Chinese striker Long Tan became something of a minor cult figure during his short time in Vancouver with the Whitecaps.
He had chants and he had a fanbase, albeit a small one, itching to see him get more MLS minutes.
As the first Chinese born player ever to play in Major League Soccer, the cynical business mind would also say that the marketing potential for Tan was huge for the Whitecaps, in a city with such a large Chinese community. He was never likely to get anywhere close to the level of YP Lee’s worship with the Korean community, but there was certainly potential to make him a poster boy in the city.
You saw that for this past Sunday’s USL game when the ‘Caps bizarrely marketed it in part as “The return of Long Tan”. I’m not quite sure just who the target audience was with that one (apart from a certain ‘Old Fan’ on the Southsiders forum and he couldn’t even make the game!).
Having all that potential was all well and good, but the problem was that Tan didn’t actually cut it on the pitch with the ‘Caps in Major League Soccer.
Now, some would argue that that was because he didn’t get the opportunity. Tan decried that fact himself on Twitter. But, to us, the fact was that he just wasn’t MLS quality.
DC United thought otherwise, and Tan played briefly with them towards the end of the 2012 season. A Championship winning stint in Orlando followed, before Tan returned to China for a year before returning to the US.
But after all the travelling, and what felt at the time as a not so amicable parting of the ways between the two parties, Tan was back in Vancouver on Sunday when his Arizona United side headed to Thunderbird Stadium in USL action.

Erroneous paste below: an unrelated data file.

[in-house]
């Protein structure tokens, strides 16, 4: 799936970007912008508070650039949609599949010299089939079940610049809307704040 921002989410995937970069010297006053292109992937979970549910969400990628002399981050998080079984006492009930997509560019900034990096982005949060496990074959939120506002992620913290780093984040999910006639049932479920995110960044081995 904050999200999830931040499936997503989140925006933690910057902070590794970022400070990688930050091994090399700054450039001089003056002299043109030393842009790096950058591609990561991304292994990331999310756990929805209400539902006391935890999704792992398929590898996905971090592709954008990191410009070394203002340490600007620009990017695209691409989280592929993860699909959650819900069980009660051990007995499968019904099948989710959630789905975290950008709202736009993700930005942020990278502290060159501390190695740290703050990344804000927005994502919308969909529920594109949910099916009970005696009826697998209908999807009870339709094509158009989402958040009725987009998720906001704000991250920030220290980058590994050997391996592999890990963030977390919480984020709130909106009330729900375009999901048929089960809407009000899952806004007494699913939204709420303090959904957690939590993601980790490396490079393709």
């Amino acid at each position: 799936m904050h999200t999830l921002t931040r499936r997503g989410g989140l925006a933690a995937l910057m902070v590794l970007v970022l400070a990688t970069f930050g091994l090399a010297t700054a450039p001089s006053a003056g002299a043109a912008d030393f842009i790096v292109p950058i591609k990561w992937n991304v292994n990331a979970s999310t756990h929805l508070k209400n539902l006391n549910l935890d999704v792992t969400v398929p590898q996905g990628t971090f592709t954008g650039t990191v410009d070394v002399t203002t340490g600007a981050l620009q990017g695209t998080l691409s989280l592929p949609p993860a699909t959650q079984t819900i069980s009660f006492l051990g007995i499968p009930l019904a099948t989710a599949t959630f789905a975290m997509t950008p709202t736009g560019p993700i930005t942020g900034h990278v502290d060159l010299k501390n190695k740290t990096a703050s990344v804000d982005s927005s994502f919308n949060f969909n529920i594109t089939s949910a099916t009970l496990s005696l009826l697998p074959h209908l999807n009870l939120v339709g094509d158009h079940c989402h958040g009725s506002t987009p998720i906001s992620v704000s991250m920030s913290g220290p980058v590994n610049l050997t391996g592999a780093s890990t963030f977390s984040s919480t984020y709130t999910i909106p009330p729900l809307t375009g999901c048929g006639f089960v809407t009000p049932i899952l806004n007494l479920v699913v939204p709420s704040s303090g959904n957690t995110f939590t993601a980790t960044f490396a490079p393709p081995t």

It wasn’t a happy homecoming for Tan as his side was on the end of a 2-0 loss, but he was still delighted to return to familiar surroundings.
“It felt good,” Tan told AFTN after the match. “It’s been a long time not coming back. I feel like this is my home, so I was very excited.
“I feel happy, but we lost, so I feel sad, but I still feel good that I come back home here.”
Tan came to Vancouver in late 2010. Having moved to the US from China in 2008, the striker first cut his teeth in the North American game with PDL side Atlanta Blackhawks, scoring seven goals in 12 appearances. Staying in the USL ranks, he moved up to D2 level with FC Tampa Bay for the 2010 season, before being part of a bizarre trade at the time that saw Tan head to Vancouver and Jonny Steele (later of New York Red Bulls “fame”) and Ricardo Sanchez. Tan stayed with Tampa till the end of the season.
After officially signing a MLS contract with the Caps in March 2011 after being on trial for a couple of months. He made his MLS debut a couple of weeks later and went on to play 13 games, and 437 minutes, for the Whitecaps during their inaugural season.
As to what his favourite memory is of his time in Vancouver, that’s an easy one.
“I think it’s my first goal, my first MLS goal,” Tan was quick to reply. “I’m happy because I scored my first MLS goal with the Whitecaps here.”
Tan got that sole MLS goal against DC United on October 12th 2011. It was the match winner in a 2-1 victory and he became the first Chinese born player to score a goal in Major League Soccer.